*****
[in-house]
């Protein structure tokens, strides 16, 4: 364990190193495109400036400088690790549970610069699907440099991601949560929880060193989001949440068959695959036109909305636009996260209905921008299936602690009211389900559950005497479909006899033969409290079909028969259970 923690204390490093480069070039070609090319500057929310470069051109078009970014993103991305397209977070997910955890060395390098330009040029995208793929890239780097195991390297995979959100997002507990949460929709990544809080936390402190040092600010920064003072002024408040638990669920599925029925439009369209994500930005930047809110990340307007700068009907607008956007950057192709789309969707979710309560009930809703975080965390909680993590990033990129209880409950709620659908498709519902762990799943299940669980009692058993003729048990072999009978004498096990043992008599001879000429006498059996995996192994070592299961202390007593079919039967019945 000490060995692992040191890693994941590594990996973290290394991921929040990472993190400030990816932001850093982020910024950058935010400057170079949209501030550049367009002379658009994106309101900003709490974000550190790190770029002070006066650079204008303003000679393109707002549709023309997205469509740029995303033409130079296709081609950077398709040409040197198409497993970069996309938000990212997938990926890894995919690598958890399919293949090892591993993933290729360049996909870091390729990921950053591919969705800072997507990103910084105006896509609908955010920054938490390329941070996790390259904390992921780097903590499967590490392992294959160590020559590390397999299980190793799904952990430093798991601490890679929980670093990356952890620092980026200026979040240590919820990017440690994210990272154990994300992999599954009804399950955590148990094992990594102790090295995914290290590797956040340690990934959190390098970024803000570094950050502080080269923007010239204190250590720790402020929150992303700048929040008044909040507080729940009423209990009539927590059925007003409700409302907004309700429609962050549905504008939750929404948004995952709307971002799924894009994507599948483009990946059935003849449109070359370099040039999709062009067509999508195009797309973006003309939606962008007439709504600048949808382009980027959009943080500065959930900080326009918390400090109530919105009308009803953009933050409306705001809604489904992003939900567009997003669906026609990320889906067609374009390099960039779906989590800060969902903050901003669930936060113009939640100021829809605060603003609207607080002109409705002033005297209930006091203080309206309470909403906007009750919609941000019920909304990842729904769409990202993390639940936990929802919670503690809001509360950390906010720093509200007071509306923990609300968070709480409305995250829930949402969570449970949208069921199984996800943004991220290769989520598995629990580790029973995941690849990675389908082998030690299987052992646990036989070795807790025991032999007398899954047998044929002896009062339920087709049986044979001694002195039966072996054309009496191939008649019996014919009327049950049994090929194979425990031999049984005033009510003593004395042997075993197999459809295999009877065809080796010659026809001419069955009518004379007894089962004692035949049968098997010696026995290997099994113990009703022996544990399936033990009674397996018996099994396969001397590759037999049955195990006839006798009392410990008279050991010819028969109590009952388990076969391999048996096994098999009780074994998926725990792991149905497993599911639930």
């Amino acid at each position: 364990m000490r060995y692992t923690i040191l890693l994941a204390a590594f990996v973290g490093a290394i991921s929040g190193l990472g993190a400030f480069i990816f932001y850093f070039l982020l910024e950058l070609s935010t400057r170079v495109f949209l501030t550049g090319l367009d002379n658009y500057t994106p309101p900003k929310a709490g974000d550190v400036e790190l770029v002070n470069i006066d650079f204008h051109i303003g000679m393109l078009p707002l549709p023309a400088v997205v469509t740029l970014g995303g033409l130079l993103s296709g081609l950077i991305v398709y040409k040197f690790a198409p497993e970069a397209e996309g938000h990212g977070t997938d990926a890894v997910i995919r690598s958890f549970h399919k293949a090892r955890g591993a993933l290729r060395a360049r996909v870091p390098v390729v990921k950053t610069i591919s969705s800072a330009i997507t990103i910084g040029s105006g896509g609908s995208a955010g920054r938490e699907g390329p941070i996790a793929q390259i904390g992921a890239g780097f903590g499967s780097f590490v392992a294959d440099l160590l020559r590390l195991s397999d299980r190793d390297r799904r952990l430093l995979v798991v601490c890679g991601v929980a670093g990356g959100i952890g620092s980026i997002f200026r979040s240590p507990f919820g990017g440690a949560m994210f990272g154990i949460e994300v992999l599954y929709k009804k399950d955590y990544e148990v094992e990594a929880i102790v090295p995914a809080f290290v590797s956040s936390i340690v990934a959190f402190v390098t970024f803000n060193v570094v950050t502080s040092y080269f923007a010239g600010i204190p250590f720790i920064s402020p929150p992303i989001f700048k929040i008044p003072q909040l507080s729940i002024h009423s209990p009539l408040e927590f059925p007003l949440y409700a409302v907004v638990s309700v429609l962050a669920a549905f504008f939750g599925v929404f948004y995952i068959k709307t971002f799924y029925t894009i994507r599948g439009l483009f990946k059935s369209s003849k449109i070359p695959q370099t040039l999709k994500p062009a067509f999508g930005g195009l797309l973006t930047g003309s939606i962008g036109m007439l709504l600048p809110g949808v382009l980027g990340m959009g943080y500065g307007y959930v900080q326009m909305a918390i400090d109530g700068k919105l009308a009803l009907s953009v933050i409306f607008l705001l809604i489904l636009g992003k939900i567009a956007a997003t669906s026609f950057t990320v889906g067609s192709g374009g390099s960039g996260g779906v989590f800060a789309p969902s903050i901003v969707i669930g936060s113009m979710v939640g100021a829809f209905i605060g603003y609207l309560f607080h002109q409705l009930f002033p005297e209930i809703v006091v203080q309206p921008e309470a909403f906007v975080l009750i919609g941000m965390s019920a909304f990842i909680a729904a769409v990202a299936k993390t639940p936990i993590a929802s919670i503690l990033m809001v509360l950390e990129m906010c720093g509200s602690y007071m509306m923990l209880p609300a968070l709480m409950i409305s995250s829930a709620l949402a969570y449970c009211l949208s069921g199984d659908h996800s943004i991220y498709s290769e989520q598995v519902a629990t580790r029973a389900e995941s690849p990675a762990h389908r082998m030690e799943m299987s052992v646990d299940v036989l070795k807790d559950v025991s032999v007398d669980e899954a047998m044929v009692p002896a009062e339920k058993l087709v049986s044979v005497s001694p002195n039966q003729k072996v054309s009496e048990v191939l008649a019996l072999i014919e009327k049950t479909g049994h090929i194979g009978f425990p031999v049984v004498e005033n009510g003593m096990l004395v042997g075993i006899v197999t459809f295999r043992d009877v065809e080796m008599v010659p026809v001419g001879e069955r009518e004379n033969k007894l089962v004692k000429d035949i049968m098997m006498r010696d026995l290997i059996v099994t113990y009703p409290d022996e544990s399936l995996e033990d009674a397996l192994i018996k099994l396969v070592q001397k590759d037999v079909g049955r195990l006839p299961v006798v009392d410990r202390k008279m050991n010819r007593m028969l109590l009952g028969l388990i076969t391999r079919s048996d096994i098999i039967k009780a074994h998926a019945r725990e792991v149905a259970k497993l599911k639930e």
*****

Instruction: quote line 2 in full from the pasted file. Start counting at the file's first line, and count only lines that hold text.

């Protein structure tokens, strides 16, 4: 364990190193495109400036400088690790549970610069699907440099991601949560929880060193989001949440068959695959036109909305636009996260209905921008299936602690009211389900559950005497479909006899033969409290079909028969259970 923690204390490093480069070039070609090319500057929310470069051109078009970014993103991305397209977070997910955890060395390098330009040029995208793929890239780097195991390297995979959100997002507990949460929709990544809080936390402190040092600010920064003072002024408040638990669920599925029925439009369209994500930005930047809110990340307007700068009907607008956007950057192709789309969707979710309560009930809703975080965390909680993590990033990129209880409950709620659908498709519902762990799943299940669980009692058993003729048990072999009978004498096990043992008599001879000429006498059996995996192994070592299961202390007593079919039967019945 000490060995692992040191890693994941590594990996973290290394991921929040990472993190400030990816932001850093982020910024950058935010400057170079949209501030550049367009002379658009994106309101900003709490974000550190790190770029002070006066650079204008303003000679393109707002549709023309997205469509740029995303033409130079296709081609950077398709040409040197198409497993970069996309938000990212997938990926890894995919690598958890399919293949090892591993993933290729360049996909870091390729990921950053591919969705800072997507990103910084105006896509609908955010920054938490390329941070996790390259904390992921780097903590499967590490392992294959160590020559590390397999299980190793799904952990430093798991601490890679929980670093990356952890620092980026200026979040240590919820990017440690994210990272154990994300992999599954009804399950955590148990094992990594102790090295995914290290590797956040340690990934959190390098970024803000570094950050502080080269923007010239204190250590720790402020929150992303700048929040008044909040507080729940009423209990009539927590059925007003409700409302907004309700429609962050549905504008939750929404948004995952709307971002799924894009994507599948483009990946059935003849449109070359370099040039999709062009067509999508195009797309973006003309939606962008007439709504600048949808382009980027959009943080500065959930900080326009918390400090109530919105009308009803953009933050409306705001809604489904992003939900567009997003669906026609990320889906067609374009390099960039779906989590800060969902903050901003669930936060113009939640100021829809605060603003609207607080002109409705002033005297209930006091203080309206309470909403906007009750919609941000019920909304990842729904769409990202993390639940936990929802919670503690809001509360950390906010720093509200007071509306923990609300968070709480409305995250829930949402969570449970949208069921199984996800943004991220290769989520598995629990580790029973995941690849990675389908082998030690299987052992646990036989070795807790025991032999007398899954047998044929002896009062339920087709049986044979001694002195039966072996054309009496191939008649019996014919009327049950049994090929194979425990031999049984005033009510003593004395042997075993197999459809295999009877065809080796010659026809001419069955009518004379007894089962004692035949049968098997010696026995290997099994113990009703022996544990399936033990009674397996018996099994396969001397590759037999049955195990006839006798009392410990008279050991010819028969109590009952388990076969391999048996096994098999009780074994998926725990792991149905497993599911639930």